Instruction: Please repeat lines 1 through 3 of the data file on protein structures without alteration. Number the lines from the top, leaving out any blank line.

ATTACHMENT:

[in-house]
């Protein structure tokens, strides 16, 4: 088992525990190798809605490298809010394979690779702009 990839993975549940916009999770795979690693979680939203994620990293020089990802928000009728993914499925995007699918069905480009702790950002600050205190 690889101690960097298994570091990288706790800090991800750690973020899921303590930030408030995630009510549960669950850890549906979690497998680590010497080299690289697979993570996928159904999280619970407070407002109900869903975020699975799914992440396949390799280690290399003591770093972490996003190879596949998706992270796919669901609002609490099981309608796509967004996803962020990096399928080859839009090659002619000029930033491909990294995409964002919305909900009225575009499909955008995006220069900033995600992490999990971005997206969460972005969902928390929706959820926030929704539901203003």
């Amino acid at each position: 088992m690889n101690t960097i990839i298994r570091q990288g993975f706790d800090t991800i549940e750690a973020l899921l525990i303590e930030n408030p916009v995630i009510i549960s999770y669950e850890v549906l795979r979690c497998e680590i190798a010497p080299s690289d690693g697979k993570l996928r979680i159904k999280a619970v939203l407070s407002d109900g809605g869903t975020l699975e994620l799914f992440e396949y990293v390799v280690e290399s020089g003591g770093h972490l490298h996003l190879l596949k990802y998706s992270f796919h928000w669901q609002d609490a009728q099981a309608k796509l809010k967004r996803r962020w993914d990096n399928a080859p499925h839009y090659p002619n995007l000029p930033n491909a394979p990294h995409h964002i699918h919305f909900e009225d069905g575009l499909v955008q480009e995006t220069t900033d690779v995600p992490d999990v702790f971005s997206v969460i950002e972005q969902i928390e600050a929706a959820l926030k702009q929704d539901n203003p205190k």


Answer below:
[in-house]
């Protein structure tokens, strides 16, 4: 088992525990190798809605490298809010394979690779702009 990839993975549940916009999770795979690693979680939203994620990293020089990802928000009728993914499925995007699918069905480009702790950002600050205190 690889101690960097298994570091990288706790800090991800750690973020899921303590930030408030995630009510549960669950850890549906979690497998680590010497080299690289697979993570996928159904999280619970407070407002109900869903975020699975799914992440396949390799280690290399003591770093972490996003190879596949998706992270796919669901609002609490099981309608796509967004996803962020990096399928080859839009090659002619000029930033491909990294995409964002919305909900009225575009499909955008995006220069900033995600992490999990971005997206969460972005969902928390929706959820926030929704539901203003």
């Amino acid at each position: 088992m690889n101690t960097i990839i298994r570091q990288g993975f706790d800090t991800i549940e750690a973020l899921l525990i303590e930030n408030p916009v995630i009510i549960s999770y669950e850890v549906l795979r979690c497998e680590i190798a010497p080299s690289d690693g697979k993570l996928r979680i159904k999280a619970v939203l407070s407002d109900g809605g869903t975020l699975e994620l799914f992440e396949y990293v390799v280690e290399s020089g003591g770093h972490l490298h996003l190879l596949k990802y998706s992270f796919h928000w669901q609002d609490a009728q099981a309608k796509l809010k967004r996803r962020w993914d990096n399928a080859p499925h839009y090659p002619n995007l000029p930033n491909a394979p990294h995409h964002i699918h919305f909900e009225d069905g575009l499909v955008q480009e995006t220069t900033d690779v995600p992490d999990v702790f971005s997206v969460i950002e972005q969902i928390e600050a929706a959820l926030k702009q929704d539901n203003p205190k």